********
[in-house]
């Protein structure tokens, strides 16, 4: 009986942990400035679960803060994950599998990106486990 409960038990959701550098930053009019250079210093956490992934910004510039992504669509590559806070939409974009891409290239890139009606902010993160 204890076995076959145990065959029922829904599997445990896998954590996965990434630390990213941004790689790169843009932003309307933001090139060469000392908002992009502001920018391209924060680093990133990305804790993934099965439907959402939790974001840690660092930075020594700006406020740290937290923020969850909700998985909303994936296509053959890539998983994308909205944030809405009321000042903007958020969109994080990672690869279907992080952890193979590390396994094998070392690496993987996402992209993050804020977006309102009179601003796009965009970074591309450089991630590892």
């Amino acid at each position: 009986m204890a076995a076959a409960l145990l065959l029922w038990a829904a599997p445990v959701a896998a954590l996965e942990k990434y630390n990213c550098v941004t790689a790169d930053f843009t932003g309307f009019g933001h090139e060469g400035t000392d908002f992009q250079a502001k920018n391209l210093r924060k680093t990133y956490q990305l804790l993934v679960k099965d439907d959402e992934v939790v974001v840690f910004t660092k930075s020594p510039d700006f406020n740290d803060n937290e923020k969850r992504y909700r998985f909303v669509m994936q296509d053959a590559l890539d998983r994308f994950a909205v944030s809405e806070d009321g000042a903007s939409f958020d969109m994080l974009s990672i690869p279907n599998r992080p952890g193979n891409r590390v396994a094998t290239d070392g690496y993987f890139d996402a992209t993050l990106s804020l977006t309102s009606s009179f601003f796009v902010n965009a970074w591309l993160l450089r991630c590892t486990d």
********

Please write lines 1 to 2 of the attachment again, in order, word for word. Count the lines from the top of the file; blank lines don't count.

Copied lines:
[in-house]
């Protein structure tokens, strides 16, 4: 009986942990400035679960803060994950599998990106486990 409960038990959701550098930053009019250079210093956490992934910004510039992504669509590559806070939409974009891409290239890139009606902010993160 204890076995076959145990065959029922829904599997445990896998954590996965990434630390990213941004790689790169843009932003309307933001090139060469000392908002992009502001920018391209924060680093990133990305804790993934099965439907959402939790974001840690660092930075020594700006406020740290937290923020969850909700998985909303994936296509053959890539998983994308909205944030809405009321000042903007958020969109994080990672690869279907992080952890193979590390396994094998070392690496993987996402992209993050804020977006309102009179601003796009965009970074591309450089991630590892």